Tegan Wendell

Meet Tegan Wendell

Criminal Justice, 2014

If I were to have given up whenever I didn’t do well on a police exam, I never would have made it to where I am now.

I’ve always had an interest in criminal justice, but I wasn’t sold on it as a career path until after I began college. The subject matter just grabbed my attention as soon as I took my first class, and I knew it was my calling. It all came so natural to me, like I was always meant to be a police officer.

I built close personal and professional relationships with my professors, who taught me more than just what we read from a book. In fact, during my capstone project, Professor McGrain taught me more about life than about my research. When I hit major roadblocks trying to get interviews with subjects, Professor McGrain taught me how to persevere. He probably didn’t even realize how much he taught me about perseverance, but it’s a lesson I’ve called upon a few times since graduation.

Initially I wanted to be a Pennsylvania State Trooper and began the application process before graduation, but that career didn’t pan out. But I didn’t give up, and I applied to any department I saw was hiring. I even took a part-time position as a police dispatcher at the Upper Dublin Police Department in 2014, which turned into a full-time position later on. Then I left Upper Dublin to join the Philadelphia Police Department to gain more experience policing, and worked there for a year before I was hired as a police officer with Upper Dublin. If I would have given up every time I hit a roadblock, I wouldn’t be where I am now.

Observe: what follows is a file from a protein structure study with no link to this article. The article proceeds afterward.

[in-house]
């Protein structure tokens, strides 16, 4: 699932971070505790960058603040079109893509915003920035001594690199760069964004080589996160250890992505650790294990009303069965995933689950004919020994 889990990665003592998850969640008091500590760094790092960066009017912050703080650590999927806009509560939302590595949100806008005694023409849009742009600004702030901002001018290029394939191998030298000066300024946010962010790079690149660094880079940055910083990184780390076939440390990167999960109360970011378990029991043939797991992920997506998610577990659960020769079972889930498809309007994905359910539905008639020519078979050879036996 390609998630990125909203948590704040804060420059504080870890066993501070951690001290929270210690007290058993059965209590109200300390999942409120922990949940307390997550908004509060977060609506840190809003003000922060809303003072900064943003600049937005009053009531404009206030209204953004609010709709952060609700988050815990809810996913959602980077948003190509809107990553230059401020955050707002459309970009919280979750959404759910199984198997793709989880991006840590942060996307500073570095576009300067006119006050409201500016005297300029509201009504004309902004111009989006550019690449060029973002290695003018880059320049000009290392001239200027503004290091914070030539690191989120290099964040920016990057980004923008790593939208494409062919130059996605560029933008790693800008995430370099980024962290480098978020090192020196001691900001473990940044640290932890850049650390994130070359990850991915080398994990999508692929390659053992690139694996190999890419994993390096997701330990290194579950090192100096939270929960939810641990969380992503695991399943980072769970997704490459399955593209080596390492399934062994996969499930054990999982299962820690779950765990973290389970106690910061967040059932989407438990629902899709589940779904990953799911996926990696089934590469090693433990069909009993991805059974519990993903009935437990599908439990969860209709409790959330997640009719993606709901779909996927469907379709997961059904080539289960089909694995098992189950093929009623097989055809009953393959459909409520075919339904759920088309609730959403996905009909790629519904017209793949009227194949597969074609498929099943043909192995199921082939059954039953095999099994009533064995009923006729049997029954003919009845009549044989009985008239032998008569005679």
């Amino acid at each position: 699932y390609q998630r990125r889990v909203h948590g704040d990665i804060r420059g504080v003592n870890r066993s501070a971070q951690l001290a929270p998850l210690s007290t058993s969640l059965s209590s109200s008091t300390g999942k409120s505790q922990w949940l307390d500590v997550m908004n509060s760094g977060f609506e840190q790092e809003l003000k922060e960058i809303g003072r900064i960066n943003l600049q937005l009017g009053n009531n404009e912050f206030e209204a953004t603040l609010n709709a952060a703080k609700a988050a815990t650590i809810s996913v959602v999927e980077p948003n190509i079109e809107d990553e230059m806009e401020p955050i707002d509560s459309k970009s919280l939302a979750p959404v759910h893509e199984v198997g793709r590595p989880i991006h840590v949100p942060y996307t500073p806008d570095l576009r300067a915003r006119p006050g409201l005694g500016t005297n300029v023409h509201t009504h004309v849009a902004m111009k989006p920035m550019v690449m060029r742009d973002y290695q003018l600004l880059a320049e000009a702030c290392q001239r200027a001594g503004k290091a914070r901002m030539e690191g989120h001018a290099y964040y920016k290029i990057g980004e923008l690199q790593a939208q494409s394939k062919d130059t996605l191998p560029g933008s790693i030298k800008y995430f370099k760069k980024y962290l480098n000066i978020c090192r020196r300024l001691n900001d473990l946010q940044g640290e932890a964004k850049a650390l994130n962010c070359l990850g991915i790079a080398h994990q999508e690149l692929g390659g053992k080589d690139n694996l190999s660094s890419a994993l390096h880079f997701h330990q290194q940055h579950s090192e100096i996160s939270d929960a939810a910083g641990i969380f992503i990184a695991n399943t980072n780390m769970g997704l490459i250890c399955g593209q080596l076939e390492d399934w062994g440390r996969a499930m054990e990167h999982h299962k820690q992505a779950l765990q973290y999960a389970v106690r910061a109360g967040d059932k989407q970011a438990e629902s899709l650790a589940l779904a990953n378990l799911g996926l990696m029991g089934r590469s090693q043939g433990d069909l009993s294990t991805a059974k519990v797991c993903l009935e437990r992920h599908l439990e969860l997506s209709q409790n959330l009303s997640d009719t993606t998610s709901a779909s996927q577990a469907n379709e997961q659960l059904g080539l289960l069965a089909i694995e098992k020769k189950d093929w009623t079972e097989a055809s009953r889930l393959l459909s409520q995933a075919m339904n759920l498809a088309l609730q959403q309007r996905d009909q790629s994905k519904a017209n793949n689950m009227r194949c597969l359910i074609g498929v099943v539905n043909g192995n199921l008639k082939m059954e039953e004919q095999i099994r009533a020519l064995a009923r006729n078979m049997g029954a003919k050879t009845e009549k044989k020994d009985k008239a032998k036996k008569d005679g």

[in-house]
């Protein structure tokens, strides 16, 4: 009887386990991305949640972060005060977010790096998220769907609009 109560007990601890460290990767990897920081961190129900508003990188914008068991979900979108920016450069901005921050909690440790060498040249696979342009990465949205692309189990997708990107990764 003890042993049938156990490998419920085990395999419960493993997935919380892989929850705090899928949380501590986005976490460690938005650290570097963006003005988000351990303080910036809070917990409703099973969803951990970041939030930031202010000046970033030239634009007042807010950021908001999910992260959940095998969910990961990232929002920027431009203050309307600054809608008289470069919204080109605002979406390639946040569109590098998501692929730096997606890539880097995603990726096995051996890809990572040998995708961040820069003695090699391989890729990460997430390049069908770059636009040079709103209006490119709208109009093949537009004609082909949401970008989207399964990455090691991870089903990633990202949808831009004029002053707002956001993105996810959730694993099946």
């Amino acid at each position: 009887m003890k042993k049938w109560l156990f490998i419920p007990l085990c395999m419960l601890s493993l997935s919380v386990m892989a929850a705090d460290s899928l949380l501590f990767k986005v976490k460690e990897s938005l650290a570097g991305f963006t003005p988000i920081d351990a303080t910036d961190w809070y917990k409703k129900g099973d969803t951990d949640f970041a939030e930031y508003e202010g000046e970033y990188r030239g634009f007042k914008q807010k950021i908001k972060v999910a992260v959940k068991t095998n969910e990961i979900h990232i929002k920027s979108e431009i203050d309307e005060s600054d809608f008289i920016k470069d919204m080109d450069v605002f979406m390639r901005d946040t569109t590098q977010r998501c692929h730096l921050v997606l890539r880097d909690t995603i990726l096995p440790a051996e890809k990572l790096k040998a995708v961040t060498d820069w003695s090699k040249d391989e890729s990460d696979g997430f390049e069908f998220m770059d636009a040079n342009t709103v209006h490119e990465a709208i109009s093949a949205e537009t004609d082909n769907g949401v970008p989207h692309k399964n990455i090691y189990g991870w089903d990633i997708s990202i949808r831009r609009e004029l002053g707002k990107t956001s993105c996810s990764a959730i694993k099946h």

After serving with the department as a dispatcher, I knew I wanted to go back; I loved the community and had built great relationships with the people in the department.  In fact, when I left Upper Dublin for the Philly police academy, the now-retired Police Chief told me, “Don’t be afraid to stop in and say hi. Once you’re part of the family, you’re always part of the family.” That really stuck with me.

The feeling of family at Upper Dublin is the same feeling I had at GMercyU. My criminal justice professors were amazing; they were so helpful and really wanted my entire class to succeed. I know even if it’s ten years from now, I could go to any of my professors and I know they will do their best to help me in any way.